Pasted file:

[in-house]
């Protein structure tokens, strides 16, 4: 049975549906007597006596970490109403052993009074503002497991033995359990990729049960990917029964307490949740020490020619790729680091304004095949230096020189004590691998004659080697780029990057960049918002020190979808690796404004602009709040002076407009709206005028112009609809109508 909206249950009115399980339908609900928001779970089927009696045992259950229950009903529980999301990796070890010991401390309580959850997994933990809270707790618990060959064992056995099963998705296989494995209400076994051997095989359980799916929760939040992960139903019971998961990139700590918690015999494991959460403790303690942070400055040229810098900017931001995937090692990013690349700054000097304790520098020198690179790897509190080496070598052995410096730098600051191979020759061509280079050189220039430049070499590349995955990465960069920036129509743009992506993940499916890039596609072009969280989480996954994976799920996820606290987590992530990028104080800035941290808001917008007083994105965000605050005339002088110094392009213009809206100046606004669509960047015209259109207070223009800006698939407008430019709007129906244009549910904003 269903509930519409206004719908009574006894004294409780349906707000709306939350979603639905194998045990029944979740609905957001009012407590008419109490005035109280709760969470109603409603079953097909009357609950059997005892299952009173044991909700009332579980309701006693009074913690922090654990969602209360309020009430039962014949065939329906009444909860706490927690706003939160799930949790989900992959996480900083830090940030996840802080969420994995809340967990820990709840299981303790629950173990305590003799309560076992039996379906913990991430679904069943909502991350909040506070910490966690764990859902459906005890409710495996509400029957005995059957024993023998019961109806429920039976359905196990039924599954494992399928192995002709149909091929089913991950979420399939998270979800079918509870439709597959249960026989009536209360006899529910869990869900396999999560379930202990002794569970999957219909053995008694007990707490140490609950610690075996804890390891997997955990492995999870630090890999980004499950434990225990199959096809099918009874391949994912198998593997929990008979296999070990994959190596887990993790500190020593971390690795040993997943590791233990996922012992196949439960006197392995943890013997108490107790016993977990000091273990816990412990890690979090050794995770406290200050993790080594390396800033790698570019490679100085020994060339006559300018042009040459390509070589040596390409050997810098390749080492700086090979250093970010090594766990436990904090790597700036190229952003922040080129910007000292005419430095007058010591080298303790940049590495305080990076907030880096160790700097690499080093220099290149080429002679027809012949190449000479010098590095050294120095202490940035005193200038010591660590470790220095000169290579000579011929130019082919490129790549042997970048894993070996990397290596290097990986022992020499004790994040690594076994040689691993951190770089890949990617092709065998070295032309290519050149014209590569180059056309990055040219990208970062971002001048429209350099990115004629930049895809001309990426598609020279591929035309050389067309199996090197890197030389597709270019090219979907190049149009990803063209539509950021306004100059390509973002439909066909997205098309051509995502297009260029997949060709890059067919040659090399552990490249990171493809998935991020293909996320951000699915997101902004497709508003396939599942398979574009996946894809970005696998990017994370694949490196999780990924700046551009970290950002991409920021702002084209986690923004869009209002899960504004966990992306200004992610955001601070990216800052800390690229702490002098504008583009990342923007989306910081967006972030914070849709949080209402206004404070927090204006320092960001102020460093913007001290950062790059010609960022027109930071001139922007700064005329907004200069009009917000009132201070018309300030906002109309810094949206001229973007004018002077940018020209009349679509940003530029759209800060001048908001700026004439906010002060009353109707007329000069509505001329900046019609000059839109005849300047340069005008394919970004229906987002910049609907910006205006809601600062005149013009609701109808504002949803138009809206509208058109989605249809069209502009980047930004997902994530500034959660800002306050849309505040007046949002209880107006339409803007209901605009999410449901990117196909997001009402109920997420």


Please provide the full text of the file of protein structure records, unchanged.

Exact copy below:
[in-house]
């Protein structure tokens, strides 16, 4: 049975549906007597006596970490109403052993009074503002497991033995359990990729049960990917029964307490949740020490020619790729680091304004095949230096020189004590691998004659080697780029990057960049918002020190979808690796404004602009709040002076407009709206005028112009609809109508 909206249950009115399980339908609900928001779970089927009696045992259950229950009903529980999301990796070890010991401390309580959850997994933990809270707790618990060959064992056995099963998705296989494995209400076994051997095989359980799916929760939040992960139903019971998961990139700590918690015999494991959460403790303690942070400055040229810098900017931001995937090692990013690349700054000097304790520098020198690179790897509190080496070598052995410096730098600051191979020759061509280079050189220039430049070499590349995955990465960069920036129509743009992506993940499916890039596609072009969280989480996954994976799920996820606290987590992530990028104080800035941290808001917008007083994105965000605050005339002088110094392009213009809206100046606004669509960047015209259109207070223009800006698939407008430019709007129906244009549910904003 269903509930519409206004719908009574006894004294409780349906707000709306939350979603639905194998045990029944979740609905957001009012407590008419109490005035109280709760969470109603409603079953097909009357609950059997005892299952009173044991909700009332579980309701006693009074913690922090654990969602209360309020009430039962014949065939329906009444909860706490927690706003939160799930949790989900992959996480900083830090940030996840802080969420994995809340967990820990709840299981303790629950173990305590003799309560076992039996379906913990991430679904069943909502991350909040506070910490966690764990859902459906005890409710495996509400029957005995059957024993023998019961109806429920039976359905196990039924599954494992399928192995002709149909091929089913991950979420399939998270979800079918509870439709597959249960026989009536209360006899529910869990869900396999999560379930202990002794569970999957219909053995008694007990707490140490609950610690075996804890390891997997955990492995999870630090890999980004499950434990225990199959096809099918009874391949994912198998593997929990008979296999070990994959190596887990993790500190020593971390690795040993997943590791233990996922012992196949439960006197392995943890013997108490107790016993977990000091273990816990412990890690979090050794995770406290200050993790080594390396800033790698570019490679100085020994060339006559300018042009040459390509070589040596390409050997810098390749080492700086090979250093970010090594766990436990904090790597700036190229952003922040080129910007000292005419430095007058010591080298303790940049590495305080990076907030880096160790700097690499080093220099290149080429002679027809012949190449000479010098590095050294120095202490940035005193200038010591660590470790220095000169290579000579011929130019082919490129790549042997970048894993070996990397290596290097990986022992020499004790994040690594076994040689691993951190770089890949990617092709065998070295032309290519050149014209590569180059056309990055040219990208970062971002001048429209350099990115004629930049895809001309990426598609020279591929035309050389067309199996090197890197030389597709270019090219979907190049149009990803063209539509950021306004100059390509973002439909066909997205098309051509995502297009260029997949060709890059067919040659090399552990490249990171493809998935991020293909996320951000699915997101902004497709508003396939599942398979574009996946894809970005696998990017994370694949490196999780990924700046551009970290950002991409920021702002084209986690923004869009209002899960504004966990992306200004992610955001601070990216800052800390690229702490002098504008583009990342923007989306910081967006972030914070849709949080209402206004404070927090204006320092960001102020460093913007001290950062790059010609960022027109930071001139922007700064005329907004200069009009917000009132201070018309300030906002109309810094949206001229973007004018002077940018020209009349679509940003530029759209800060001048908001700026004439906010002060009353109707007329000069509505001329900046019609000059839109005849300047340069005008394919970004229906987002910049609907910006205006809601600062005149013009609701109808504002949803138009809206509208058109989605249809069209502009980047930004997902994530500034959660800002306050849309505040007046949002209880107006339409803007209901605009999410449901990117196909997001009402109920997420």